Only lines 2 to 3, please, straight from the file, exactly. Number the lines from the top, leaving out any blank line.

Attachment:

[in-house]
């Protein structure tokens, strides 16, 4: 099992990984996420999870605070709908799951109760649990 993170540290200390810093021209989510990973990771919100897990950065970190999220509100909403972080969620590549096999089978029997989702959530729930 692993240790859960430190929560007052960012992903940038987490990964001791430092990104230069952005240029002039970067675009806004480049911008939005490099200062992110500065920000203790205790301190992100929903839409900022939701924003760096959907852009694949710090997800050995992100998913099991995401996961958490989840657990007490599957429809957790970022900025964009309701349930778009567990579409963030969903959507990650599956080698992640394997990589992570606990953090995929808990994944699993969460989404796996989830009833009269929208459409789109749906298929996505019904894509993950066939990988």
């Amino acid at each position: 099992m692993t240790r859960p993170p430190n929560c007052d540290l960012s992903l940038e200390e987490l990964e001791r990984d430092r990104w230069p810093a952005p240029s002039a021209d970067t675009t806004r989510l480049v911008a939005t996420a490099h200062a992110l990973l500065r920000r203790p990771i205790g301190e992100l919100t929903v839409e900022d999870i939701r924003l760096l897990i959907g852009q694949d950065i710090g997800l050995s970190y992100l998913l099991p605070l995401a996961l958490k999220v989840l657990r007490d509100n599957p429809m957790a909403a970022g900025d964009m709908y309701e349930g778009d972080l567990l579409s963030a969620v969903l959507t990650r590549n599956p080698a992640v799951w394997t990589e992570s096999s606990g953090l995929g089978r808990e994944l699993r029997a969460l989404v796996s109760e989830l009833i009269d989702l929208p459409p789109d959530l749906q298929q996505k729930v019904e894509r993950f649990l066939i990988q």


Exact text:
């Protein structure tokens, strides 16, 4: 099992990984996420999870605070709908799951109760649990 993170540290200390810093021209989510990973990771919100897990950065970190999220509100909403972080969620590549096999089978029997989702959530729930 692993240790859960430190929560007052960012992903940038987490990964001791430092990104230069952005240029002039970067675009806004480049911008939005490099200062992110500065920000203790205790301190992100929903839409900022939701924003760096959907852009694949710090997800050995992100998913099991995401996961958490989840657990007490599957429809957790970022900025964009309701349930778009567990579409963030969903959507990650599956080698992640394997990589992570606990953090995929808990994944699993969460989404796996989830009833009269929208459409789109749906298929996505019904894509993950066939990988």
């Amino acid at each position: 099992m692993t240790r859960p993170p430190n929560c007052d540290l960012s992903l940038e200390e987490l990964e001791r990984d430092r990104w230069p810093a952005p240029s002039a021209d970067t675009t806004r989510l480049v911008a939005t996420a490099h200062a992110l990973l500065r920000r203790p990771i205790g301190e992100l919100t929903v839409e900022d999870i939701r924003l760096l897990i959907g852009q694949d950065i710090g997800l050995s970190y992100l998913l099991p605070l995401a996961l958490k999220v989840l657990r007490d509100n599957p429809m957790a909403a970022g900025d964009m709908y309701e349930g778009d972080l567990l579409s963030a969620v969903l959507t990650r590549n599956p080698a992640v799951w394997t990589e992570s096999s606990g953090l995929g089978r808990e994944l699993r029997a969460l989404v796996s109760e989830l009833i009269d989702l929208p459409p789109d959530l749906q298929q996505k729930v019904e894509r993950f649990l066939i990988q």